Three days after a gunman fatally shot 12 people in Virginia Beach, State Sen. Majority Leader Tommy Norment said he expects the General Assembly to consider bills to limit the sales of extended magazines.
After a protest in front of Norment’s office in New Town, Norment, R-James City County, stepped to the side and said he expected both Democrats and Republicans to put forward gun control legislation in the next session of the General Assembly in 2020.
Specifically, Norment said he expects the General Assembly to tackle large-capacity or extended magazines.
“An extended magazine is optical, but does it change the outcome, I’m not sure, but it’s something the citizens like this would say at least it’s an incremental effort to do something,” Norment said. “At least that is an issue that it’s very easy to resolve.”
Magazines are ammunition storage and feeding devices integral to most firearms. Large-capacity magazines are capable of holding more rounds of ammunition than a standard number of rounds of ammunition as prescribed by a firearms manufacturer. Firearms accessories manufacturers sell large-capacity magazines for popular firearms such as Glock pistols, AR-15 rifles and other firearms.
Bureau of Alcohol, Tobacco, Firearms and Explosives regional special agent Ashan Benedict said Saturday that the ATF believes the shooter in Virginia Beach used firearms he legally purchased in 2016 and 2018, according to The Virginian-Pilot.
In January, Norment voted with seven other senators in the State Senate’s Courts of Justice Committee to kill a bill to end the sale of large-capacity magazines in the state, according to the state’s legislative information system. Six other senators voted to keep the bill alive.
The bill would have limited the size of firearms magazines that could be sold to 10 rounds as has been proposed in previous years.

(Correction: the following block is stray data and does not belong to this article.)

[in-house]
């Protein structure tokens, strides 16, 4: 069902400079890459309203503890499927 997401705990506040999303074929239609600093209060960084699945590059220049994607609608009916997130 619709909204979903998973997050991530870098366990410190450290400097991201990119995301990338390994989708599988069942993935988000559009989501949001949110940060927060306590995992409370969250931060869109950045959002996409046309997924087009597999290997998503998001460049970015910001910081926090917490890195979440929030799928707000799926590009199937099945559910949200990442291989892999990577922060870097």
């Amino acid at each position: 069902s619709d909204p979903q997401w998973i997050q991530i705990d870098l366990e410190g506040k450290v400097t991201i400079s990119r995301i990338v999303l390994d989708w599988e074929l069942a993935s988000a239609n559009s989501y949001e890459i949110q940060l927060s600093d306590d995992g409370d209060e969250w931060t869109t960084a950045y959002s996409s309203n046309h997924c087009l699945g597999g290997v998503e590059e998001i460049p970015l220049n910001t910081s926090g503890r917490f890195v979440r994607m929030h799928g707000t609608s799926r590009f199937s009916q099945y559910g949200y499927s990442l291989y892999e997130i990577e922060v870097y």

When protesters asked Norment about this vote and others over his 27 years in the Virginia Senate, he told protest organizer Christine Payne, 56 of James City County, if she didn’t like his record she could challenge him at the ballot box.
“Nothing would have helped us in Virginia Beach,” Norment told the crowd to jeers. He told the crowd he thought the General Assembly would act nonetheless.
“I think there are some things we can address (on gun violence),” Norment said without offering any specifics.
Norment later said he thought the General Assembly could look into curtailing possession of firearms by people connected to domestic violence incidents but didn’t elaborate on what the changes could be.
“We have had legislation extending it to boyfriend and girlfriend,” Norment said. “But that causes some of the lawyers real problems. If you and I go out on one date are we boyfriend-girlfriend?”
Norment said he wasn’t sure if the General Assembly could craft any legislation to stymie suicides.
More than 20,000 Americans killed themselves with firearms in 2017, according to the New York Times. Suicides by firearm are the largest group of gun deaths in America.
On Saturday, Norment told the Washington Post it was too early to have conversations on legislation and derided the calls for policy change.
Norment said Monday he didn't think it was appropriate to try and have meaningful policy discussions when the grief after the Virginia Beach massacre was raw.
“It’s not disrespectful that we should have the conversation, just the timing of the discussion,” Norment said. “I understand people’s passions.”
Roberts can be reached at 757-604-1329, by email at firstname.lastname@example.org and on Twitter @SPRobertsJr.